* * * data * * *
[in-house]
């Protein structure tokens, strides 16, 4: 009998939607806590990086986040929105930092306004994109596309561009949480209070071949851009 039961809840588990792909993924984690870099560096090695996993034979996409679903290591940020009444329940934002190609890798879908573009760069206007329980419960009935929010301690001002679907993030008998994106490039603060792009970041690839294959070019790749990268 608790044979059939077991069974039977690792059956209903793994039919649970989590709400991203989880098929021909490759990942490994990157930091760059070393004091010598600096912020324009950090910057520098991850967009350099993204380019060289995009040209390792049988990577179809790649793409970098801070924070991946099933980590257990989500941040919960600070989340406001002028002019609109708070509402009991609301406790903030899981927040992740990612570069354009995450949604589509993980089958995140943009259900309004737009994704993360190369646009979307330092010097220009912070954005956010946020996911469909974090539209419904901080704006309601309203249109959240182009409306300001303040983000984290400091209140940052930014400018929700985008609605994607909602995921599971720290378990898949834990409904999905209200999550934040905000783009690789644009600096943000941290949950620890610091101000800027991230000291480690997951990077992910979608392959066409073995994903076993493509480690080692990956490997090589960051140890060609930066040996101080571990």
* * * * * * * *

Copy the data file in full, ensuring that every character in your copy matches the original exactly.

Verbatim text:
[in-house]
């Protein structure tokens, strides 16, 4: 009998939607806590990086986040929105930092306004994109596309561009949480209070071949851009 039961809840588990792909993924984690870099560096090695996993034979996409679903290591940020009444329940934002190609890798879908573009760069206007329980419960009935929010301690001002679907993030008998994106490039603060792009970041690839294959070019790749990268 608790044979059939077991069974039977690792059956209903793994039919649970989590709400991203989880098929021909490759990942490994990157930091760059070393004091010598600096912020324009950090910057520098991850967009350099993204380019060289995009040209390792049988990577179809790649793409970098801070924070991946099933980590257990989500941040919960600070989340406001002028002019609109708070509402009991609301406790903030899981927040992740990612570069354009995450949604589509993980089958995140943009259900309004737009994704993360190369646009979307330092010097220009912070954005956010946020996911469909974090539209419904901080704006309601309203249109959240182009409306300001303040983000984290400091209140940052930014400018929700985008609605994607909602995921599971720290378990898949834990409904999905209200999550934040905000783009690789644009600096943000941290949950620890610091101000800027991230000291480690997951990077992910979608392959066409073995994903076993493509480690080692990956490997090589960051140890060609930066040996101080571990």